NASA completes ‘cold-shock’ milestone for SLS engine testing
Engineers working at NASA’s Stennis Space Center (SSC) in Mississippi have successfully completed a cold-shock test on structural piping for the facility’s newly renovated A-1 Test Stand on May 1. This is a critical project milestone leading up to scheduled testing of the RS-25 rocket engine that is planned for use on NASA’s new heavy-lift booster – the Space Launch System (SLS).
“This is a very exciting time at NASA,” said Gary Benton, RS-25 rocket engine test project manager, in a statement released by NASA. “We are moving closer and closer to making unprecedented space exploration missions a reality.”
The liquid fuels that power this engine will be pumped through a complex system of pipes at extremely cold temperatures. The RS-25 engine generates thrust by combining liquid oxygen around -300 degrees Fahrenheit, with liquid hydrogen colder than -400 degrees Fahrenheit. NASA engineers “cold-shock” tested the piping system by monitoring the effects of liquid nitrogen flowing through the piping at -320 degrees Fahrenheit.
“We’re pleased with how the “cold shock” tests of the modified Liquid Hydrogen (LH2) and Liquid Oxygen (LOX) piping systems at Stennis turned out. All of this is leading toward the testing of the RS-25. To that end, the AR test article team has been steadily finalizing drawings, specifications, and planning documents that will be used to install, checkout, test and process the engine for the first test scheduled in July,” said Jack Fabre, RS-25 Test Article Integration at Aerojet Rocketdyne.
The piping system must be built to handle extreme cold and hot temperatures that shift as much as 500 degrees during final “hotfire” testing. To allow for this change, the piping is designed to move as it expands and contracts, with data being evaluated along the way to ensure project safety while looking for any needed adjustments.
Modifications to this testing facility have been ongoing since last fall, which involved the installation of new equipment and components to prepare for the RS-25 engine. The first RS-25 engine to be tested at the A-1 Test Stand is scheduled for delivery by early summer.
“A test like this may sound benign since no flammable propellant is used, but it is very significant to make sure we have the proper piping design and setup for engine testing,” said Jeff Henderson, A-1 Test Stand director, in a statement released by NASA.
Along with the cold-shock testing came calibrations on a new thrust measurement system (TMS), which will be used to obtain accurate engine thrust information, and performing checks on the liquid oxygen tank and vent system. More components for the TMS still need to be installed before testing can begin on the soon-to-be-delivered and installed RS-25 engine.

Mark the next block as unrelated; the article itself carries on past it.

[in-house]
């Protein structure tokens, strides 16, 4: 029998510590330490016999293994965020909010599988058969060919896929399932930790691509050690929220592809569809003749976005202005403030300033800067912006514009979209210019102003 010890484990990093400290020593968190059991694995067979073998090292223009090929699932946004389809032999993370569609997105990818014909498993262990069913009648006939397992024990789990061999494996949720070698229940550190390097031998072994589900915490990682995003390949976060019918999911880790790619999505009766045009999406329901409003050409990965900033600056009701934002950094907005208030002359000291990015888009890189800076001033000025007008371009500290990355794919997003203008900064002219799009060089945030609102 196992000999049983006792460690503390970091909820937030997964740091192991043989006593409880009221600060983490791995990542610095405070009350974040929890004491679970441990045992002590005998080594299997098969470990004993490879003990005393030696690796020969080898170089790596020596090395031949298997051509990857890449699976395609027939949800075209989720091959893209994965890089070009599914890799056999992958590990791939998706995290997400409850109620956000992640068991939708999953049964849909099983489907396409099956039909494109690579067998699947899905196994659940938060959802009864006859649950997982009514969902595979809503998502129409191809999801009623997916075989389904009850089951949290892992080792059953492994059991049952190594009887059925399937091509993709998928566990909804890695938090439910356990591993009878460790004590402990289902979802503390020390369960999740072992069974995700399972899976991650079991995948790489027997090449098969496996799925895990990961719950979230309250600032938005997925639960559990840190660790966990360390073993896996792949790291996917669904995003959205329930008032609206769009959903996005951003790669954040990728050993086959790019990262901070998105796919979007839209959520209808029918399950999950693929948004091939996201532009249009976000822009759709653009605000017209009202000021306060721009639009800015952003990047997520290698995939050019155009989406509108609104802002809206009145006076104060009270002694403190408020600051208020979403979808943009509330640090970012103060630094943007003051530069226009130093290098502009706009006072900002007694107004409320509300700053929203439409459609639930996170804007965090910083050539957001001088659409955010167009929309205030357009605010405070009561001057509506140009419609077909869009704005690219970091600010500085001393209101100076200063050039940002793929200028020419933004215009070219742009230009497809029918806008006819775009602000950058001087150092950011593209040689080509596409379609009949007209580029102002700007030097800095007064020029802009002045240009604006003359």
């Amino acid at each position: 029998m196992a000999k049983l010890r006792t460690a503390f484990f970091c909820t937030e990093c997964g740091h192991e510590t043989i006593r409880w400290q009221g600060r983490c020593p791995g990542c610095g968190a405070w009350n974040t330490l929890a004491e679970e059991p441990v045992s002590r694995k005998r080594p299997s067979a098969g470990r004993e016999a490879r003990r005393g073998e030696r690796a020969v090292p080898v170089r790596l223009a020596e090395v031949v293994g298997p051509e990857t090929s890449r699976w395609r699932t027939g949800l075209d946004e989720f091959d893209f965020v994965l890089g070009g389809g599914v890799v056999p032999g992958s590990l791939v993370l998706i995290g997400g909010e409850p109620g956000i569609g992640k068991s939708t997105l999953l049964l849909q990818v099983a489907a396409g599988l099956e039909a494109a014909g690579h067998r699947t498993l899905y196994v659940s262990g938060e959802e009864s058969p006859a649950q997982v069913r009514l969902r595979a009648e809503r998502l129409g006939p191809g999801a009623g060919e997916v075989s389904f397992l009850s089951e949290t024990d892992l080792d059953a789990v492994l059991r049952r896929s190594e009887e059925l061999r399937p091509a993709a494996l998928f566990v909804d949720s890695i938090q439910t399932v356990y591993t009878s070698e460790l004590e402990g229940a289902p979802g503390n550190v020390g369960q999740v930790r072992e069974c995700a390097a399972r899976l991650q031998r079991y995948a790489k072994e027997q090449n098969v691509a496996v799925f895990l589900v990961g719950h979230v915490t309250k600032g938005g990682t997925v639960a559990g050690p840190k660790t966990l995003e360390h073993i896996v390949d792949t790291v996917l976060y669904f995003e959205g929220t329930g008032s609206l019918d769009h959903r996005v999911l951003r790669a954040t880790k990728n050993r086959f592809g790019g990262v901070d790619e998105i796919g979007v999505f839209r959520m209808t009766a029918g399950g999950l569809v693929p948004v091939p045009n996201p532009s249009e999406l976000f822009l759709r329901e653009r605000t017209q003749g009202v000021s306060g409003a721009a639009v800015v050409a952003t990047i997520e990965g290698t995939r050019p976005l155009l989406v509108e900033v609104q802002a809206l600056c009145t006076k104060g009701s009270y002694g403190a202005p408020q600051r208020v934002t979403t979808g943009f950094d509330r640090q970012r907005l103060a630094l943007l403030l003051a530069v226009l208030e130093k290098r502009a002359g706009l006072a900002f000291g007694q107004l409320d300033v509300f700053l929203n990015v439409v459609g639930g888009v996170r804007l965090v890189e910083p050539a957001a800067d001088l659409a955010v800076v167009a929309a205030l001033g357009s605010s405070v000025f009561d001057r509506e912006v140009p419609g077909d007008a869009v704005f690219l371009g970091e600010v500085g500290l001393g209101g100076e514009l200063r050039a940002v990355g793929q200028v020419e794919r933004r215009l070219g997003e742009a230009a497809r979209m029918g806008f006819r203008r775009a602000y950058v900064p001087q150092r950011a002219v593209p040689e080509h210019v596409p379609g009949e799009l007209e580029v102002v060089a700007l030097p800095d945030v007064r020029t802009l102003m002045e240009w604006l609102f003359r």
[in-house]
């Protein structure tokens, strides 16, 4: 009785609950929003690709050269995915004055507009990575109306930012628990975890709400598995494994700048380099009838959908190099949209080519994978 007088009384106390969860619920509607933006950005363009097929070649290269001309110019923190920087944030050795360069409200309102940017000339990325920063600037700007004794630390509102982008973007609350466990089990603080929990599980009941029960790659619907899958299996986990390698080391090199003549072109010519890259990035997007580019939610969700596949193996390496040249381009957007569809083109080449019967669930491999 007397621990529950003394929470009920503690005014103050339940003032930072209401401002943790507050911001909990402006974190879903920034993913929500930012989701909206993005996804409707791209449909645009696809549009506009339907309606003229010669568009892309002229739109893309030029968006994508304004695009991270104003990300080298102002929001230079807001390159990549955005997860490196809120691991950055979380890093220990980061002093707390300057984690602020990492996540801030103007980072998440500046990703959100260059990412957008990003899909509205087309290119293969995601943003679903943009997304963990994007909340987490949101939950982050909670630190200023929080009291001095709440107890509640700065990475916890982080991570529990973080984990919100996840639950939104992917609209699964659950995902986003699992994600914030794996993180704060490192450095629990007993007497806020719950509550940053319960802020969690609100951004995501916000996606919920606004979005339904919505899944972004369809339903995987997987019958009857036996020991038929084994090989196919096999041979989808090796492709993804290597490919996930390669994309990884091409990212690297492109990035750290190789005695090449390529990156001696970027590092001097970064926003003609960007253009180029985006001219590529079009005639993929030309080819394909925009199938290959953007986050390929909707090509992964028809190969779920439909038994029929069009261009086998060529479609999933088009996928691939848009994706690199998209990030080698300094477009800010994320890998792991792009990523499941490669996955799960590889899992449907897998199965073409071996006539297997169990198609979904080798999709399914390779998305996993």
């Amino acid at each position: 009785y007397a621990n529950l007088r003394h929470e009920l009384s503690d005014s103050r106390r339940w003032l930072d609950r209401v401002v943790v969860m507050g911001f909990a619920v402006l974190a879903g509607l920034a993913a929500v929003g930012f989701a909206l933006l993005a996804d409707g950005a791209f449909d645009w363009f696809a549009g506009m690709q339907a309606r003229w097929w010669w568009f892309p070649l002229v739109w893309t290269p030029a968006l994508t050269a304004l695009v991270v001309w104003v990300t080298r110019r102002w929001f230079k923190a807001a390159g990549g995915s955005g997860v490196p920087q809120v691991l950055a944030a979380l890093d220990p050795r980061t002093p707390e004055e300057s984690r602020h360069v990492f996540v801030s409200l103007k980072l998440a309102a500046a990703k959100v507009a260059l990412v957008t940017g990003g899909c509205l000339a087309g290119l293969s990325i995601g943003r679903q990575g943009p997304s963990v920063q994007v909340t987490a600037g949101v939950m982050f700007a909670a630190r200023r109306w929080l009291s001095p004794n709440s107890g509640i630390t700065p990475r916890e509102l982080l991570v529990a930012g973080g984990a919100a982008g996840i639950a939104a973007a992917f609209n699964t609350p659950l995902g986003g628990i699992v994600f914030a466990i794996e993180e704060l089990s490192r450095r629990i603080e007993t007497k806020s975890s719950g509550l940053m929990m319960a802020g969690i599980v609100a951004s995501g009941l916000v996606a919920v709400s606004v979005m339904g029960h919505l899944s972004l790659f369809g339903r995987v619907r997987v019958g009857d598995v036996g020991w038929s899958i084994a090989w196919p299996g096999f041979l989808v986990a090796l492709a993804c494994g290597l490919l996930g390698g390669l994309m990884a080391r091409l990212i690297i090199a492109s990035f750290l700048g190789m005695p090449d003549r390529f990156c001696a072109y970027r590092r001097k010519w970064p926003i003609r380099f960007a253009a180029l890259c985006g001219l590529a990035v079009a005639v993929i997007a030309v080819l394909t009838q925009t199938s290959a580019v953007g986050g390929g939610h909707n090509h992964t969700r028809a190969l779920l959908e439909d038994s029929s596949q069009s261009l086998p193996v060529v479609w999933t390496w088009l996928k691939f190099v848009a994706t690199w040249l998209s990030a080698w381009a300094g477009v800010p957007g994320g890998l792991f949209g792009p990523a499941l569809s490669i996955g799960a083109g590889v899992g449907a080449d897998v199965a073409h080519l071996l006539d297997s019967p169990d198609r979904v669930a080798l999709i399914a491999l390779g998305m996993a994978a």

The RS-25 engine comes with an integrated computer known as the Main Engine Controller (MEC), which regulates the functions of the combustion system and monitors its performance. Not only does this control the valves that flow the liquid propellant, but also keeps track of vital systems during the startup ignition, firing, and shutdown sequences. Engineers at Stennis will collect data during all of these key phases, and ensure not only system power but also reliability.
Reliability is a big part of the RS-25 engine’s past, with its long use as the Space Shuttle Main Engine (SSME) starting with the very first space shuttle flight STS-1 on April 12, 1981. Several upgrades were made to improve efficiency during its 30 years with the Space Shuttle program, with former manufacture Pratt & Whitney Rocketdyne reporting a 99.95 percent reliability rate. Pratt & Whitney Rocketdyne merged with Aerojet last year to form Aerojet Rocketdyne based in Sacramento, California, a new company leading the future development of RS-25 engines along with other engine products.
The eventual goal of the RS-25 rocket engine will be to power the core stage of NASA’s new Space Launch System (SLS) heavy-lift booster. SLS is the primary launch vehicle that makes up the new exploration mission for NASA, with planned missions beyond low-Earth Orbit (LEO) that include studying a captured near-Earth asteroid (which will be towed into lunar orbit) and eventually, one day, landing on and exploring the planet Mars.
The first launch of SLS is planned for late 2017, so long as testing and development phases continue to run as planned. This will be an unmanned flight. In 2021, NASA plans a crewed flight of the massive rocket. In the intervening years NASA will test out and validate a number of systems relating to the rocket.
Video courtesy of NASA
An ambitious college student working out of Orlando, Florida with an overall focus towards a career in broadcast journalism. James first reported at NASA's Kennedy Space Center back in May of 2012, after covering a wide array of topics from news, politics, arts and entertainment in Central Florida. He has a strong love for science and technology and also believes that a good reporter never misses an opportunity. His journalism coverage at KSC includes the first commercial resupply launch to the ISS, arrival of the Orion spacecraft, and the retirement of and new exhibit for the space shuttle Atlantis. His main interests are investigative reporting, producing videos, photography, writing and discovering the truth.